The focus on value has created “measurement fatigue” and “outcomes confusion” among managers of health and human service organizations. The problem is straightforward—to pay based on value, you need measures of “performance.” The challenge for most provider organizations is that payers and health plans require reporting on different measures. This is a problem we’ve written about before in Are You Suffering From Measurement Fatigue?; New Measures Hit The Streets; and When It Comes To Performance Measurement, The “Work” Is Never Done.
In an attempt to create a standardized set of measures for states and health plans, the Centers for Medicare & Medicaid Services (CMS) developed the Child and Adult Core Set for state Medicaid programs in 2012—a group of performance measures that can be compared across states. CMS updates the measure set annually, adding and removing measures as needed. The FY 2016 Adult Core Set contained 28 measures across six domains: preventive care, maternal and perinatal health, behavioral health, care of acute and chronic conditions, care coordination, and experience of care.
The data from these measures gives the rare opportunity to compare state Medicaid programs. So, we took the opportunity to review the data and compare state Medicaid programs on behavioral health performance measures. Our summary of the best and worst performing state Medicaid systems is shown in the chart below—and the scores on every measure for each state can be found in our new latest reference guide: State Performance On Adult Medicaid Core Health Care Measures.
Why are these scores meaningful? If you have programs in a state with high scores, you need to be sure that your program measures up to the competition. These are one of the few benchmarks that are publicly available and can be used to compare your organization’s performance to that of the competition. If your organization isn’t in line with your state number, then you should ask the question: how do we improve our organizational performance to meet (and hopefully exceed) the overall state number?
If the states that you operate in are at the bottom of the pack, there are opportunities. Assuming your performance is above the average, contrast your program performance to the state average—and use it to drive business development and referrals. Include your performance measures, in comparison to the statewide average, in public communications, in health plan presentations, and on your website for consumers and referral sources.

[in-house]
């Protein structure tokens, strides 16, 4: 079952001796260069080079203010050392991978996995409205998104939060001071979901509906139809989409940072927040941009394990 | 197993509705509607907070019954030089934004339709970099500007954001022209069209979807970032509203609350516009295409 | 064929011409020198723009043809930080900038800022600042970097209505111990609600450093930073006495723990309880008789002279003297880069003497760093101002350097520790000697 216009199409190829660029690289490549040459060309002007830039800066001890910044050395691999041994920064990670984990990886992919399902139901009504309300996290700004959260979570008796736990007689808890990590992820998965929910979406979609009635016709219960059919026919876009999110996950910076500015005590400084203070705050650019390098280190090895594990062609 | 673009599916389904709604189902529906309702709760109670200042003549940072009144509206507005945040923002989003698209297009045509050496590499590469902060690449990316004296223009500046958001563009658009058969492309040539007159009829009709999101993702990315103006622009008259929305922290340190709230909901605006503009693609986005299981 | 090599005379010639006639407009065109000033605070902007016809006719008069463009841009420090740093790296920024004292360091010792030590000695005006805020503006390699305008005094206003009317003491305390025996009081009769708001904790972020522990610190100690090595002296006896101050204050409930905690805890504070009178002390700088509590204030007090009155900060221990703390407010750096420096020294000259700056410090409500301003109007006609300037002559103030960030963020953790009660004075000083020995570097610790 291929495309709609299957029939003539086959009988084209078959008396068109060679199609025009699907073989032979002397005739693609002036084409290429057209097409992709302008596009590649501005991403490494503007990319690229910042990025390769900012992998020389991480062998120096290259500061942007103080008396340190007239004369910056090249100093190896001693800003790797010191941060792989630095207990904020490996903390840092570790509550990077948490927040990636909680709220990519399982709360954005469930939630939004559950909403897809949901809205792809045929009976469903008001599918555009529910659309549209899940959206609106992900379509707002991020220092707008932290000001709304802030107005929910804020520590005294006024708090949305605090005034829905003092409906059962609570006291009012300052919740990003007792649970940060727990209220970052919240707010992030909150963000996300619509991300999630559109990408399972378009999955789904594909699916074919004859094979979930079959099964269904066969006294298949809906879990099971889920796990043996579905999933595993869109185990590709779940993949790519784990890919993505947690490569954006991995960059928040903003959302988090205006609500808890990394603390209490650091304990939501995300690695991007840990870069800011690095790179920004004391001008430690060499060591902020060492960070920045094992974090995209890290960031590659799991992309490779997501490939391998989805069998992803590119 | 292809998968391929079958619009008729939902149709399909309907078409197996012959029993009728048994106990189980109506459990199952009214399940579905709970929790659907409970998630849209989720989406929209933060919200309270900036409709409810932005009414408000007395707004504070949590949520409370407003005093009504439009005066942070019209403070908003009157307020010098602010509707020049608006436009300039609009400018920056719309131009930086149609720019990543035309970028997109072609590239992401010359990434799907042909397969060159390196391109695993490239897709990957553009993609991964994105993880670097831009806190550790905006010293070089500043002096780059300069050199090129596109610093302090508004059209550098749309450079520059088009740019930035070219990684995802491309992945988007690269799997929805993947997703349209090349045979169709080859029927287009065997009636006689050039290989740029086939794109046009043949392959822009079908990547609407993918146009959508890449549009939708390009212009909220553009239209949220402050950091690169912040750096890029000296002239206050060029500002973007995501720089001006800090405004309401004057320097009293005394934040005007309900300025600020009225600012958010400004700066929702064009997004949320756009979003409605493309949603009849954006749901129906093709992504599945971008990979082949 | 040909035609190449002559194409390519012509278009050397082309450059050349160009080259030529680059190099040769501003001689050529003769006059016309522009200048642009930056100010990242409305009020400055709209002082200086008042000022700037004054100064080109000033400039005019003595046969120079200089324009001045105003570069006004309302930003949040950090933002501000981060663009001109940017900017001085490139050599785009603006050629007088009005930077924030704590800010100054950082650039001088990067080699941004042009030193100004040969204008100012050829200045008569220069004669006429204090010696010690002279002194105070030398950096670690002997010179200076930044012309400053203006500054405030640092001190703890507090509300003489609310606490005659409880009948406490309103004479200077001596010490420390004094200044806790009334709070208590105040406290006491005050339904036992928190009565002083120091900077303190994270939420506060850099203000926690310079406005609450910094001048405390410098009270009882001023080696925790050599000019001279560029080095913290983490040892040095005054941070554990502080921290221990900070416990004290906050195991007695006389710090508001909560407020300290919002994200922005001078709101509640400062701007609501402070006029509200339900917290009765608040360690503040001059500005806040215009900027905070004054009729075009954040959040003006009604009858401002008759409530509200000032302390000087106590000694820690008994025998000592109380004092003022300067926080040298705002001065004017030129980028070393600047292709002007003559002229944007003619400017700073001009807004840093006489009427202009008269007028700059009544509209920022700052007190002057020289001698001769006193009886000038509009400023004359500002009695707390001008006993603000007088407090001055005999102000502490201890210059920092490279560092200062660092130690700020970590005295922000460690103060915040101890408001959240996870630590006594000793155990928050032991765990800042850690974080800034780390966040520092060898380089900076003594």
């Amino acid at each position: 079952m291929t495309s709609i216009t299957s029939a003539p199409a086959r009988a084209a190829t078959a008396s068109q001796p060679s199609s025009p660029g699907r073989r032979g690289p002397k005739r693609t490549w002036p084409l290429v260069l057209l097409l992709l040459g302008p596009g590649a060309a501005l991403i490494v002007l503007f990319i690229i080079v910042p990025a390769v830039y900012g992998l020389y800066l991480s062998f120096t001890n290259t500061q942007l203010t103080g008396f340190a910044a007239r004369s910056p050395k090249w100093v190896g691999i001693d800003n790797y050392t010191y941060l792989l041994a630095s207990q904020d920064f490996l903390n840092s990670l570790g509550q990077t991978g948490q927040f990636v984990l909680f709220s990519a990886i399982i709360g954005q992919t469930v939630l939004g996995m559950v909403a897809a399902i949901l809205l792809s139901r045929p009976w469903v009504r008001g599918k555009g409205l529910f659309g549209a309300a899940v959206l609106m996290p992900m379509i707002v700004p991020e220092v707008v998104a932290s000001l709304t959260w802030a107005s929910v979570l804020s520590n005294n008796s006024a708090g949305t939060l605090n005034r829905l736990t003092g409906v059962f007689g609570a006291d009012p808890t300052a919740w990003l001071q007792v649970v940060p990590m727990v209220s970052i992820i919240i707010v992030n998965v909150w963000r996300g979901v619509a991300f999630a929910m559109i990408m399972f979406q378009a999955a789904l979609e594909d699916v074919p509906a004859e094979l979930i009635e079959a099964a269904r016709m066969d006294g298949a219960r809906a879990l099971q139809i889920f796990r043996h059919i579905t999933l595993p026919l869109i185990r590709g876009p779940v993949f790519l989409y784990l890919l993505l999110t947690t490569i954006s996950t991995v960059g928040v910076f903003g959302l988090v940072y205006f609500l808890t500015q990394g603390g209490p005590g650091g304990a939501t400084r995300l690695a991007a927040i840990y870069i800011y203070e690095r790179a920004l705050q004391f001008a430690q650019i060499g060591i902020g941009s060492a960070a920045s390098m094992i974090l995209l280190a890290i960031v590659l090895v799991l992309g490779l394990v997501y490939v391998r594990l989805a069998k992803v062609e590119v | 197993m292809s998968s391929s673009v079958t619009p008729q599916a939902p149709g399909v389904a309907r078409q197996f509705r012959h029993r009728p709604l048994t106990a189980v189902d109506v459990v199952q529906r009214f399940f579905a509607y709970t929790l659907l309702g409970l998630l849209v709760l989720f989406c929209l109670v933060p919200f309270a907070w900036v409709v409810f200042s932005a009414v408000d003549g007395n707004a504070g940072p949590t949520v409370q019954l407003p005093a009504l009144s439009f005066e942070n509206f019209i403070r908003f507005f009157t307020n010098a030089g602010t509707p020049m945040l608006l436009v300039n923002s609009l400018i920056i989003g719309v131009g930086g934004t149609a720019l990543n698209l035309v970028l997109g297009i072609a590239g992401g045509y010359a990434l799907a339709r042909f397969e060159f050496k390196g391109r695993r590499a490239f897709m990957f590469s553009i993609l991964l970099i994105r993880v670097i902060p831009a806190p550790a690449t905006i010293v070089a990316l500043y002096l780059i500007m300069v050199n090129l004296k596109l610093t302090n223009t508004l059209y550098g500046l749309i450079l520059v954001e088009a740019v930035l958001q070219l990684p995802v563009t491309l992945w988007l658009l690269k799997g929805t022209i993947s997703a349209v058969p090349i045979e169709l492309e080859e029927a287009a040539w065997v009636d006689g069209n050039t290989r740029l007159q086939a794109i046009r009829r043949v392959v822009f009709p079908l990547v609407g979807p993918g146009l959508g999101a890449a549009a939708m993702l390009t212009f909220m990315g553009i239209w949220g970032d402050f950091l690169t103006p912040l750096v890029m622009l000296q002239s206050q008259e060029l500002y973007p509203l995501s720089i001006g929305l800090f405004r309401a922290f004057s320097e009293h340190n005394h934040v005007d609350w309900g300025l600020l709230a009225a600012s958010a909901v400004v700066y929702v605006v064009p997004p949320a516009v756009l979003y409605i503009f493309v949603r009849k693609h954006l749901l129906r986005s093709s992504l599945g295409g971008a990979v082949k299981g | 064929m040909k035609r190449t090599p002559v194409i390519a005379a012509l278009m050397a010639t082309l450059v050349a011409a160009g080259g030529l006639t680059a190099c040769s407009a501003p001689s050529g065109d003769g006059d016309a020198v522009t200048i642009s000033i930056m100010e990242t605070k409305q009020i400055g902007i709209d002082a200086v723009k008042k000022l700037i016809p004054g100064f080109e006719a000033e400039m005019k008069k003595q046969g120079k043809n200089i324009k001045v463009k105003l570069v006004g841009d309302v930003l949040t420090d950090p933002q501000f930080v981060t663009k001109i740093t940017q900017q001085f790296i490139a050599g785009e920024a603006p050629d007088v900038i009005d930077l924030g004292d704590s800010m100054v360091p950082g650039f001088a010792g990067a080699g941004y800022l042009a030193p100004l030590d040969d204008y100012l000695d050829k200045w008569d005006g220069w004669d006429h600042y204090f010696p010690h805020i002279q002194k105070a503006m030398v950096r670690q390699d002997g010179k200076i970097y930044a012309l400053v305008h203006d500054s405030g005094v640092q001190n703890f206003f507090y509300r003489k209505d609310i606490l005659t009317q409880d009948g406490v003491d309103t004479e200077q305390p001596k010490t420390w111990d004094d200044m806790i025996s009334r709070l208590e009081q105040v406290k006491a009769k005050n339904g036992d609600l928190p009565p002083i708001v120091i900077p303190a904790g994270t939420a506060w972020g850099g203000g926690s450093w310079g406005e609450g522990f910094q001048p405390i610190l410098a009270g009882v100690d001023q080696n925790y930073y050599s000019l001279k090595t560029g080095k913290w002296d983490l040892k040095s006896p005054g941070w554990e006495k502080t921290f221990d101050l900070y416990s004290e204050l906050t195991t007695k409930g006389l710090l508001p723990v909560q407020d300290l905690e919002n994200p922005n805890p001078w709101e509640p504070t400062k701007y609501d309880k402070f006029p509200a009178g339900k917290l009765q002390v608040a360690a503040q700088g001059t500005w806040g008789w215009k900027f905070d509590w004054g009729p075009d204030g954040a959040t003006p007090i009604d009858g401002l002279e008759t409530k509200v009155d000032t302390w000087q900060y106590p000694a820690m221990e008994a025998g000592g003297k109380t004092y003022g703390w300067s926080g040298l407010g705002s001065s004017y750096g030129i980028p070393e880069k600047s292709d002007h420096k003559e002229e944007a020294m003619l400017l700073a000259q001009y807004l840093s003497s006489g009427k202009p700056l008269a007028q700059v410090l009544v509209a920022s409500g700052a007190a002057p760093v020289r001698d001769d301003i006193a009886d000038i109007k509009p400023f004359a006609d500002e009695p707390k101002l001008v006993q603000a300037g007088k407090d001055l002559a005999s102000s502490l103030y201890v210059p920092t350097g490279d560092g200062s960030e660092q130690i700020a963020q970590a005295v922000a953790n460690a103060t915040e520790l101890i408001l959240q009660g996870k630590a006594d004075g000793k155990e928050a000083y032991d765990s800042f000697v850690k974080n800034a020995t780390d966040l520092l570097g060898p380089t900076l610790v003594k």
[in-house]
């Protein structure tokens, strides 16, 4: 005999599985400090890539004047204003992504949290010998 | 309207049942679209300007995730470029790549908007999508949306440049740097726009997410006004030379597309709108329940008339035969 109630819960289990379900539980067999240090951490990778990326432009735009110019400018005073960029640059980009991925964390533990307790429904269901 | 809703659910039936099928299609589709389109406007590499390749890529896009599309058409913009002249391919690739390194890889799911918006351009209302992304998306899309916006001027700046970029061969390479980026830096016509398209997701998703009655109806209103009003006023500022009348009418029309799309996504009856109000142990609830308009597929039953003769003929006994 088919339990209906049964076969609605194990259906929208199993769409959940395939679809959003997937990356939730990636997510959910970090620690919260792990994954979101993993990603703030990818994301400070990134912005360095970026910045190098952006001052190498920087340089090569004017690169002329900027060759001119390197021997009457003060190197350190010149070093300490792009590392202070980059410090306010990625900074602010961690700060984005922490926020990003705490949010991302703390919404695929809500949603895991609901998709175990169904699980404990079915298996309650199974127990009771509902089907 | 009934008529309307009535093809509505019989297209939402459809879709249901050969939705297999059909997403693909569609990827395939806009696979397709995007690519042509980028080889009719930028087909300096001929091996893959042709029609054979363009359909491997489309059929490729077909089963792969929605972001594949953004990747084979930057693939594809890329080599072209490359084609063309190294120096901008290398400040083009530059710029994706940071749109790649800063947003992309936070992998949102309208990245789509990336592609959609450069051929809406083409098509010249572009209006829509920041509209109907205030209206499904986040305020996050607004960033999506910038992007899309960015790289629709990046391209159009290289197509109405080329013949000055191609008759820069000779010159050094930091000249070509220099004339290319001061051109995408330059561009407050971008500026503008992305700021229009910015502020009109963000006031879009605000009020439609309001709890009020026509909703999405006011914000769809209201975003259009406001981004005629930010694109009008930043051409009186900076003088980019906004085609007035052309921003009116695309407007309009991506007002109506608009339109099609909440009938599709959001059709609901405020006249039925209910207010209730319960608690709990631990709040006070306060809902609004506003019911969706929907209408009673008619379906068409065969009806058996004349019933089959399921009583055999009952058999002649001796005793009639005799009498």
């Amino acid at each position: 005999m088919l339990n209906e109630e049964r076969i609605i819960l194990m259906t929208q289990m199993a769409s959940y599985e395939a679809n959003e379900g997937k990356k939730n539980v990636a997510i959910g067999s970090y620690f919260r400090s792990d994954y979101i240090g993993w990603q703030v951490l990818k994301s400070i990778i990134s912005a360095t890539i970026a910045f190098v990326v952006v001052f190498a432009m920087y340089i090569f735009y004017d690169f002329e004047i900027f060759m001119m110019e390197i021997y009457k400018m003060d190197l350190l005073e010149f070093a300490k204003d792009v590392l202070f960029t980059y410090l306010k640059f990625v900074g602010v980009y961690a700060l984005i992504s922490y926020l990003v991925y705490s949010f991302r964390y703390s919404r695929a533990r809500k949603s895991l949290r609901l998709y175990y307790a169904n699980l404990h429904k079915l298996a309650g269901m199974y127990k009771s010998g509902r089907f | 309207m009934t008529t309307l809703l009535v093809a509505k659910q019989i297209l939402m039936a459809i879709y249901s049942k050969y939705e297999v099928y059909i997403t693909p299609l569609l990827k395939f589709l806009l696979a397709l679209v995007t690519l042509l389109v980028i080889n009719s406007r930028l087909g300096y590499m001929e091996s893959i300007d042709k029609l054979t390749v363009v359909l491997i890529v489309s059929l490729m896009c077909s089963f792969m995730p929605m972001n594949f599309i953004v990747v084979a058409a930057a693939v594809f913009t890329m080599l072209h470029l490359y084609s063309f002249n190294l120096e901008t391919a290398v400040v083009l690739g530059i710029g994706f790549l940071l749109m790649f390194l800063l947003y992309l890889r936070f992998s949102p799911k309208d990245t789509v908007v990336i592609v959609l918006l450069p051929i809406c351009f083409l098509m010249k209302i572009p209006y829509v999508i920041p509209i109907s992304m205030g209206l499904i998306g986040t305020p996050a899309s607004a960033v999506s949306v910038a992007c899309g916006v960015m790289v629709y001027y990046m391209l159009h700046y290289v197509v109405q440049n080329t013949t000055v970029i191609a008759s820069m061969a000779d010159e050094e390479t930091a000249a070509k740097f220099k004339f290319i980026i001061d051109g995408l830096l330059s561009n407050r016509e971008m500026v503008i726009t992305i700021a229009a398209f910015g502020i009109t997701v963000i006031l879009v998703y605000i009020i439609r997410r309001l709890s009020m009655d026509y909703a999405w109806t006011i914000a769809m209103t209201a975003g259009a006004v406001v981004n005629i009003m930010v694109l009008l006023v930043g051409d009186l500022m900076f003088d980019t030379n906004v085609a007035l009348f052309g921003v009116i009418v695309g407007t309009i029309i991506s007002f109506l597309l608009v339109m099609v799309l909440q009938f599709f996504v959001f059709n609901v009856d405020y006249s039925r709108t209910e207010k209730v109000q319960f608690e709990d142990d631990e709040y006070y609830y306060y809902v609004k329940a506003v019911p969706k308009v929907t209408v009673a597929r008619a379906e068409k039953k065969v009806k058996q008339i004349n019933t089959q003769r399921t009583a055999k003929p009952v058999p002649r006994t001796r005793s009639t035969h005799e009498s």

If you don’t know how your programs compare to these measures, now is the time to start down the path of performance measurement and metrics-based performance management. The measures in this set are those that are widely accepted or are likely going to become more important in the next couple of years, so one of these measures is a good place to start with initial tracking and management.
To see how your state stacks up, check out our latest reference guide: State Performance On Adult Medicaid Core Health Care Measures. The guide provides median performance on all measures included in the Core set and then provides a deep dive into state performance on behavioral health measures. The deep dive includes individual state performance on each measure and a comparison to 2015 scores where available.
For more on the current state of performance measurement, check out these resources in the OPEN MINDS Industry Library:
- Are You Suffering From Measurement Fatigue?
- A Few More Drops In The Performance Measurement Bucket
- For All The Performance Measurement, Are We Really Measuring Performance?
- When It Comes To Performance Measurement, The “Work” Is Never Done
- Who’s Measuring Performance? An Overview Of The Measures, By Market
- Moving To ‘Healthy Days’ As A Measure Of Success
- The Dominant Performance Standards Of Today – CMS Stars & NCQA HEDIS
- The Five-Step Process To Demonstrate Your “Performance” To Health Plans
- Is One Set Of Performance Measures Possible?
- Make Your Data ‘Count’
And for more on measuring and reporting “value”, join OPEN MINDS Senior Associate Joseph P. Naughton-Travers on October 24 at The 2018 OPEN MINDS Technology & Informatics Institute for his session, “What Do We Mean By “Value”? A Discussion Session On Defining, Measuring & Reporting Value.”